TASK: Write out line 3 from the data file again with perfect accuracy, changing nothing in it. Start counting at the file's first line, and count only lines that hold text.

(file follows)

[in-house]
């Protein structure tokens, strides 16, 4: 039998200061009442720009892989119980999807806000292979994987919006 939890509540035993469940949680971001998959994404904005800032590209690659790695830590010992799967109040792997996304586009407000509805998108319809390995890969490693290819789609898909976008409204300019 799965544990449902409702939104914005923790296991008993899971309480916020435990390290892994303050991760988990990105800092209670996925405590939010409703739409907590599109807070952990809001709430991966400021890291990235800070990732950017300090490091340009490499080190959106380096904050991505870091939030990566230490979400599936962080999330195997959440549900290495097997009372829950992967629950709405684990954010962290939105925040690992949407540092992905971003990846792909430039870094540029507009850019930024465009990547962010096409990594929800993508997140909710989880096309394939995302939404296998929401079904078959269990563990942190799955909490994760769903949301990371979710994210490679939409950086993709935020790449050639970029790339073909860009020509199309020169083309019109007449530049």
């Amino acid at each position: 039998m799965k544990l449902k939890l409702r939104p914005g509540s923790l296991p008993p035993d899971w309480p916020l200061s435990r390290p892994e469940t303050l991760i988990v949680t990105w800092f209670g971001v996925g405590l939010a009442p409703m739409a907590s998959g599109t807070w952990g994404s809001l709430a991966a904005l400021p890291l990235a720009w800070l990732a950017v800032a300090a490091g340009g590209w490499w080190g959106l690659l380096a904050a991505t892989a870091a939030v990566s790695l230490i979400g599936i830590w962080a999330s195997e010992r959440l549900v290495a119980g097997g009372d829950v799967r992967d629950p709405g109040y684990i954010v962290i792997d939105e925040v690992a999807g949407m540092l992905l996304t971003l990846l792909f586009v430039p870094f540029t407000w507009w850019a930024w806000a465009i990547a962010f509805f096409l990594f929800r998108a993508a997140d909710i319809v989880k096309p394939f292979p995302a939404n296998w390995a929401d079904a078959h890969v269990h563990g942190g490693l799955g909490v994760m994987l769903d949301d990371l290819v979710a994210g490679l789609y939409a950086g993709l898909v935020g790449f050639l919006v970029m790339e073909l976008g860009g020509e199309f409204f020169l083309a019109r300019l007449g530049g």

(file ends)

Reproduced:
């Amino acid at each position: 039998m799965k544990l449902k939890l409702r939104p914005g509540s923790l296991p008993p035993d899971w309480p916020l200061s435990r390290p892994e469940t303050l991760i988990v949680t990105w800092f209670g971001v996925g405590l939010a009442p409703m739409a907590s998959g599109t807070w952990g994404s809001l709430a991966a904005l400021p890291l990235a720009w800070l990732a950017v800032a300090a490091g340009g590209w490499w080190g959106l690659l380096a904050a991505t892989a870091a939030v990566s790695l230490i979400g599936i830590w962080a999330s195997e010992r959440l549900v290495a119980g097997g009372d829950v799967r992967d629950p709405g109040y684990i954010v962290i792997d939105e925040v690992a999807g949407m540092l992905l996304t971003l990846l792909f586009v430039p870094f540029t407000w507009w850019a930024w806000a465009i990547a962010f509805f096409l990594f929800r998108a993508a997140d909710i319809v989880k096309p394939f292979p995302a939404n296998w390995a929401d079904a078959h890969v269990h563990g942190g490693l799955g909490v994760m994987l769903d949301d990371l290819v979710a994210g490679l789609y939409a950086g993709l898909v935020g790449f050639l919006v970029m790339e073909l976008g860009g020509e199309f409204f020169l083309a019109r300019l007449g530049g």